In the arrangement and distribution of pictures, new features are visible. In the apse of the Hagia Sophia, the Virgin with Child sits surrounded by a vast expanse of gold. The tendency to depict iconlike, motionless, mosaic figures isolated on a gold background has pre-Iconoclastic precedents, but from the 9th century onward it became a leading decorative principle. 19th drawings show that the decoration of the Hagia Sophia also included comprehensive series of saints. Of these saints, which stood in rows on the nave walls above the galleries, only a few have survived. According to the drawings, those of the middle zone represented prophets and those of the lower depicted holy bishops. Higher up there may have been a guard of angels and, in the centre of the cupola, probably a mosaic of Christ. The disposition of the pictures, in other words, may have corresponded to that which at this time was being tried out especially for the new church architecture and which was to become the accepted system of decoration in the middle Byzantine churches.[20]

The Christian, Byzantine Era Mosaics, in Hagia Sophia, adorn the inner aspect of the dome, alongside Islamic Calligraphy depicturing the Names of Allah on the right and His Prophet Muhammad Peace be upon Him, on the left.

Hagia Sophia was beautifully decorated with mosaics within the centuries during Byzantine period. These mosaics depicted Virgin Mary, Jesus, saints and emperors or empresses. The history of the earliest mosaics is unknown as many of them were destroyed or covered during Iconoclasm. The known ones start from the reestablishment of orthodoxy and reach its height during the reigns of Basil I and Constantine VII.

During the fourth crusade in 1204, Latin Crusaders sacked many Byzantine buildings including Hagia Sophia. Many beautiful mosaics were removed and shipped to Venice. After the Ottoman occupation of Constantinople in 1453, with the transition of Hagia Sophia into mosque, the mosaics were covered whitewashed or plastered. With Fosatti brothers’ restoration in 1847, the mosaics got uncovered and were copied for record. But they still remained covered until 1931 when a restoration and recovery program began under the leadership of Thomas Whittemore.  In 1934, Mustafa Kemal Ataturk ordered that Hagia Sophia would become a museum, the recovery and restoration expanded then. However, many of the great mosaics that Fosatti brothers recorded had disappeared probably with the earthquake in 1894.[21]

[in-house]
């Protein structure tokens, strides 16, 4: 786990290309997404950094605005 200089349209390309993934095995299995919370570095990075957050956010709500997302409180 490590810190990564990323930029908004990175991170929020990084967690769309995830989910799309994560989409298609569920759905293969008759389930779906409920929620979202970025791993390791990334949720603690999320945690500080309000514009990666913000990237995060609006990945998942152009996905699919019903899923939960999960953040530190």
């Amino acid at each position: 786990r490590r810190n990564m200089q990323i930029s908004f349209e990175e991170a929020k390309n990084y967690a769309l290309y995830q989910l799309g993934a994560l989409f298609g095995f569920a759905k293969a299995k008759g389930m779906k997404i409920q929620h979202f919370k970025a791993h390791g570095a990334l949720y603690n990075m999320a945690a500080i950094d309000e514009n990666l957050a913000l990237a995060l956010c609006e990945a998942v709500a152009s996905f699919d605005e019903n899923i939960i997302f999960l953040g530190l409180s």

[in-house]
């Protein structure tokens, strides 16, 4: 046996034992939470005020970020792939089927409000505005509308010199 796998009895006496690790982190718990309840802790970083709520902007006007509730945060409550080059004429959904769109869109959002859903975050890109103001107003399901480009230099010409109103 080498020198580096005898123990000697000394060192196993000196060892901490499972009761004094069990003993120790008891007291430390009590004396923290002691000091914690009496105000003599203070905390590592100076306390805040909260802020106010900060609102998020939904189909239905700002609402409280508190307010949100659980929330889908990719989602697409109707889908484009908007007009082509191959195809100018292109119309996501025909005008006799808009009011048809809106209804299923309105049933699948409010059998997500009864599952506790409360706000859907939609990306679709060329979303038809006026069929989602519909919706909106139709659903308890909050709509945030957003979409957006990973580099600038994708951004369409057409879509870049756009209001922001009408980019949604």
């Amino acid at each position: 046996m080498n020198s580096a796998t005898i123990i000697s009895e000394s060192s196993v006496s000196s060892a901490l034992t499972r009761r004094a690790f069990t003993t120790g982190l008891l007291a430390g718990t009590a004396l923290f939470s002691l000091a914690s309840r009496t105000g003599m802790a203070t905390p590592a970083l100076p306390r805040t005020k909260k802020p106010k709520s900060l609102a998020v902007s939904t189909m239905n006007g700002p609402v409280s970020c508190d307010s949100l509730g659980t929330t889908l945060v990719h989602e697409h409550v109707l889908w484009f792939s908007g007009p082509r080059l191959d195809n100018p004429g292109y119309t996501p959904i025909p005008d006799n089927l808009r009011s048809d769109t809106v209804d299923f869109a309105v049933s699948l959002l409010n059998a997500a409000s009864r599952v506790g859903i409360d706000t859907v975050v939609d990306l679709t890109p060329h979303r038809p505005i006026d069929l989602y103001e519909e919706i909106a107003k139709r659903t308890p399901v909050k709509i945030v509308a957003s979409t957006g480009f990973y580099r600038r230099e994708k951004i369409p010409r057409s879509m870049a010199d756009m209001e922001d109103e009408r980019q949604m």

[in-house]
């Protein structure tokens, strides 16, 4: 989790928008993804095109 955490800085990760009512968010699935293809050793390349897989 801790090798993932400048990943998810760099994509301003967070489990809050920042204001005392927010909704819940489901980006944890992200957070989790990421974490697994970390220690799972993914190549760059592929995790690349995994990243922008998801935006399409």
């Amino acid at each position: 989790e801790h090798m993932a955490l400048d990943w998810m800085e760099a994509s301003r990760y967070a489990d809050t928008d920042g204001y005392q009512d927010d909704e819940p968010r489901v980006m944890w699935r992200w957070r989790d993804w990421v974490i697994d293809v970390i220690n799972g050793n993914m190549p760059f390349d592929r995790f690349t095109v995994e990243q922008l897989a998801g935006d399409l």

It is also interesting to note the timeline of events affecting the Hagia Sophia’s long odyssey:-[22]

360 – Inauguration of Hagia Sophia, under the rule of Constantius II.

404 – The original roof was destroyed in a fire during unrest generated by Patriarch John Chrysostom and Aelia Eudoxia, wife of Arcadius.

415 – Restored and rededicated by Theodosius II.

532 – Burned down once again in the Nika riots beginning in the Hippodrome of Constantinople.

537 – The reconstruction was completed with the lavish decorations and ornaments.

553 – An earthquake shook Hagia Sophia, weakening the crown of Eastern arch.

558 – Another earthquake hit, causing a break between the two halves. A few months after, the main dome collapsed alongside the eastern semi-dome.

562 – Reconstruction of Hagia Sophia was completed.

726 – Hagia Sophia was stripped of figural illustrations and sculptural work with the abolition of veneration of icons by Leo III (Byzantine Iconoclasm).

787 – Veneration of icons was re-instituted by the Second Council of Nicaea by Empress Irene and her son Constantine VI.

814 – The Council of Constantinople was held in Hagia Sophia led by Patriarch Theodotus I, reestablishing Iconoclasm.

843 – The “Triumph of Orthodoxy”, Empress Theodora, widow of the late Emperor Theophilos, abolished Iconoclasm, commenced the redecoration of Hagia Sophia.

859 – Fire damaged the Hagia Sophia.

869 – Another earthquake caused a half dome to collapse.

989 – Another massive earthquake caused the collapse of the western dome.

994 – Hagia Sophia was reopened after reconstruction took place.

1204 – Hagia Sophia became a Roman Catholic Cathedral after the Sack of Constantinople by the Fourth Crusade.

1261 – Hagia Sophia converted to an Eastern Orthodox Church again with the end of the Latin Empire and the recovery of Constantinople by the Empire of Nicaea under Michael VIII Palaiologos.

1344 – An earthquake caused severe damage throughout the striation.

1346 – Various parts of the building collapsed and the church was closed.

1354 – Hagia Sophia reopened after construction.

1453 – Following the fall of Constantinople, Mehmed the Conqueror orders the conversion of Hagia Sophia into a mosque in accordance with the right of the sword.

1573 – The exterior was significantly strengthened and altered to follow the customary mosque appearance.

1717 – Renovations on the interior began.

1734 – Hagia Sophia had additions to restorations, such as the building of a library and a Quranic school.

1847 – The structure underwent another restoration.

1849 – The mosque was reopened.